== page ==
Hon Iduri:  Mr Speaker, as I have said earlier on, there is nothing wrong with the NPC.  The first time the NPC was established, a review pointed that the role of the NPC is the same role that the RSIP is doing.  Since the situation has changed things have changed too.  We have put in place the steering committee of the PIC and wound up the NPC with its old members, and some of them are absorbed in the PIC.  The PIC’s activities will be more of field based kind of body. The steering committee of the PIC will determine the terms of reference, the mandate and the structure, the details of which will be outlined later.  These two bodies will work towards pointing the direction of going towards reconciliation.


Mr KENGAVA:  Mr Speaker, the Honiara City Council is currently planning to have meetings with certain areas of Guadalcanal pertaining to reconciliation.  I just want to know whether the Ministry will be playing any part in these meetings.


Hon Iduri:  Mr Speaker, I am not aware of the Honiara City Council’s plan to meet with Guadalcanal leaders.  We have our programs.  Letters will be sent to the elected government of Guadalcanal Province and soon after this Parliament Meeting we are going to meet with them.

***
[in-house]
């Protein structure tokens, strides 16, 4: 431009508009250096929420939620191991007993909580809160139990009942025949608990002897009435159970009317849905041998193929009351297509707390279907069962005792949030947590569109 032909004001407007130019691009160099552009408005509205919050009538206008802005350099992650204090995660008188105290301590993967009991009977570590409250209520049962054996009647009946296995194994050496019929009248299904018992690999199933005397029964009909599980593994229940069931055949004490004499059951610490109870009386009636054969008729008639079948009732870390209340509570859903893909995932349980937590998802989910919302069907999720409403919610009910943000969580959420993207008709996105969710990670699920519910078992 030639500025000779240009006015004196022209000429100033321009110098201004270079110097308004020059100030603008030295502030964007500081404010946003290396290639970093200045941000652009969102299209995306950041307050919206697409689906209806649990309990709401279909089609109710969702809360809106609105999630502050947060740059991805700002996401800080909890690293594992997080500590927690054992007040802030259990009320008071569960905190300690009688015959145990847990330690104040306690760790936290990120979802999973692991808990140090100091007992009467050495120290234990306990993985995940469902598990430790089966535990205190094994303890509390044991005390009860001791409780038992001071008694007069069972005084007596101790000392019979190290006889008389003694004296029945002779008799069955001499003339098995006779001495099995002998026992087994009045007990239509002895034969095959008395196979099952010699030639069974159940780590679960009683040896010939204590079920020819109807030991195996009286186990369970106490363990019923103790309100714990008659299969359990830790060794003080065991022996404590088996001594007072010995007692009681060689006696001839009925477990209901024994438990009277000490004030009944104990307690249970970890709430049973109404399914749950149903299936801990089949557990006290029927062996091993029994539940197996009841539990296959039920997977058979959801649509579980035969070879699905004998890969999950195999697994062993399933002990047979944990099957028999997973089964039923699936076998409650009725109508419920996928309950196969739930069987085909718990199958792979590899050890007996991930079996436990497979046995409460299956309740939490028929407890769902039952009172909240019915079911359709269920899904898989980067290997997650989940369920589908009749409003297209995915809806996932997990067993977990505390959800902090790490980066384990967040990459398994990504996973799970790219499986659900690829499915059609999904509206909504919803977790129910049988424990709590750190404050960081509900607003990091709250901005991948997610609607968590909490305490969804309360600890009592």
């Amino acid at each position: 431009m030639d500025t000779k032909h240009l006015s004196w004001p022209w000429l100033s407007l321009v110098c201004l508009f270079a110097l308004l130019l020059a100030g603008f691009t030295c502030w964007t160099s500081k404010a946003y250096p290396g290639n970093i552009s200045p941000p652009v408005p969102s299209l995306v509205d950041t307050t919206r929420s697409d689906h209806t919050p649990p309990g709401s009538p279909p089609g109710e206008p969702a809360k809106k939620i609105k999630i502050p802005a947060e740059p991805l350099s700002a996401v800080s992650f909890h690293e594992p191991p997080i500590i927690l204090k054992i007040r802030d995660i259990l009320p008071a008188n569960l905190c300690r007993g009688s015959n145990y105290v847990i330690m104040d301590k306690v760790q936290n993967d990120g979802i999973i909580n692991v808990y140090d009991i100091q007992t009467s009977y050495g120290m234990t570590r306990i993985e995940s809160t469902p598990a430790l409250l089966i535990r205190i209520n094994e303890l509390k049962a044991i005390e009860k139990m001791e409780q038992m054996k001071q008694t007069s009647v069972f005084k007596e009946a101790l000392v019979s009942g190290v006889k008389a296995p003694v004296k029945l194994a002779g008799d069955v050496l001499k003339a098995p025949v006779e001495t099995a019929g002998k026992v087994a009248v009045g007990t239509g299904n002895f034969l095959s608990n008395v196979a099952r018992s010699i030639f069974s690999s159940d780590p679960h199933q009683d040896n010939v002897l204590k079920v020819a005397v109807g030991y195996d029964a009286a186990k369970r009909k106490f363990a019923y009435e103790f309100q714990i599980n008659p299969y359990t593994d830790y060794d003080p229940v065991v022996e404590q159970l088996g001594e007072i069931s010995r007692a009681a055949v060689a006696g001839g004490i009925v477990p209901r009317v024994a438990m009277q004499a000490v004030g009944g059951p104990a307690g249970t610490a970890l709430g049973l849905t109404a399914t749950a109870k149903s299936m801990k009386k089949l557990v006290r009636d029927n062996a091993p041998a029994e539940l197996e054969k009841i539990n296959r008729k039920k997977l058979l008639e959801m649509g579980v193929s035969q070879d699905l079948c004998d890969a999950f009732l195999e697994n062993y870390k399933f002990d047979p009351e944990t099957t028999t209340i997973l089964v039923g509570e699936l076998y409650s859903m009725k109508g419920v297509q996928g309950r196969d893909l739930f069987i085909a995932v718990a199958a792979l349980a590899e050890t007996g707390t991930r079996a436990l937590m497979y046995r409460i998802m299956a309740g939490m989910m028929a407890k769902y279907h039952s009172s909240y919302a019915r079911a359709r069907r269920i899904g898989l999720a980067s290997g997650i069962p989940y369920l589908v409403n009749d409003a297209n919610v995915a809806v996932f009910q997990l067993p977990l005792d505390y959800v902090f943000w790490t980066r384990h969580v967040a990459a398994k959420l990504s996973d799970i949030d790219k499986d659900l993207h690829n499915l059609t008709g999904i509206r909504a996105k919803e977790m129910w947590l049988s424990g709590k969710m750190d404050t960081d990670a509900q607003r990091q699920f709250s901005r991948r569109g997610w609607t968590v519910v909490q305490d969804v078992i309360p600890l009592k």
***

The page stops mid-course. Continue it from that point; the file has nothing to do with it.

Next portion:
Mr KOLI:  Mr Speaker, I understand that the Guadalcanal Province does have a reconciliation and rehabilitation task force, and so is Malaita - the Malaita Peace Council chaired by one of the former premiers.  Do you ever take on board some of their recommendations?


Hon Iduri:  My Ministry is aware and is looking into the recommendations.  A Cabinet paper that was taken to the Cabinet last year has already looked into some of the recommendations and that is why we are open for dialogue with provinces.


Mr LONAMEI:  In the past provinces have members in the NCP.  Under this new PIC I wonder whether provinces have representatives in that body or will the same people be represented in that body?


Hon Iduri:  It will work the same.  We are thinking of absorbing some of those working in the NCP in this new unit.